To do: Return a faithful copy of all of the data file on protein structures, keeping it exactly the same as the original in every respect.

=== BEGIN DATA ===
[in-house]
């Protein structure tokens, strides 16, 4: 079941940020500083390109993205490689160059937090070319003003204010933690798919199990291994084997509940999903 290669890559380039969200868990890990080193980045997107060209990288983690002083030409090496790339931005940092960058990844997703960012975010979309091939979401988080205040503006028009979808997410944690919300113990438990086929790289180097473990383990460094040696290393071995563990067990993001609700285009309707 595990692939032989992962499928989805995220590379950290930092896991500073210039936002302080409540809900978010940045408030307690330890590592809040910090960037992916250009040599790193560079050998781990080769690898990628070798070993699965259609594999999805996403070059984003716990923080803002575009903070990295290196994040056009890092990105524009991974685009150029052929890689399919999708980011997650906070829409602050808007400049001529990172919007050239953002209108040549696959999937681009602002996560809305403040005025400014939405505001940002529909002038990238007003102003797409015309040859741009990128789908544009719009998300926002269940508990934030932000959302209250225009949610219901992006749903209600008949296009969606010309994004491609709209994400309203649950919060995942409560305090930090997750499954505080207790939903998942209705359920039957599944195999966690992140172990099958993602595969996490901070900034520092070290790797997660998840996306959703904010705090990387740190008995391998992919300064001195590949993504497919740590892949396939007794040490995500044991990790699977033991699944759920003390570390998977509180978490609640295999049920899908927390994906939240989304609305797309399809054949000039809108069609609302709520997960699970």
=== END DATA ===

[in-house]
């Protein structure tokens, strides 16, 4: 079941940020500083390109993205490689160059937090070319003003204010933690798919199990291994084997509940999903 290669890559380039969200868990890990080193980045997107060209990288983690002083030409090496790339931005940092960058990844997703960012975010979309091939979401988080205040503006028009979808997410944690919300113990438990086929790289180097473990383990460094040696290393071995563990067990993001609700285009309707 595990692939032989992962499928989805995220590379950290930092896991500073210039936002302080409540809900978010940045408030307690330890590592809040910090960037992916250009040599790193560079050998781990080769690898990628070798070993699965259609594999999805996403070059984003716990923080803002575009903070990295290196994040056009890092990105524009991974685009150029052929890689399919999708980011997650906070829409602050808007400049001529990172919007050239953002209108040549696959999937681009602002996560809305403040005025400014939405505001940002529909002038990238007003102003797409015309040859741009990128789908544009719009998300926002269940508990934030932000959302209250225009949610219901992006749903209600008949296009969606010309994004491609709209994400309203649950919060995942409560305090930090997750499954505080207790939903998942209705359920039957599944195999966690992140172990099958993602595969996490901070900034520092070290790797997660998840996306959703904010705090990387740190008995391998992919300064001195590949993504497919740590892949396939007794040490995500044991990790699977033991699944759920003390570390998977509180978490609640295999049920899908927390994906939240989304609305797309399809054949000039809108069609609302709520997960699970």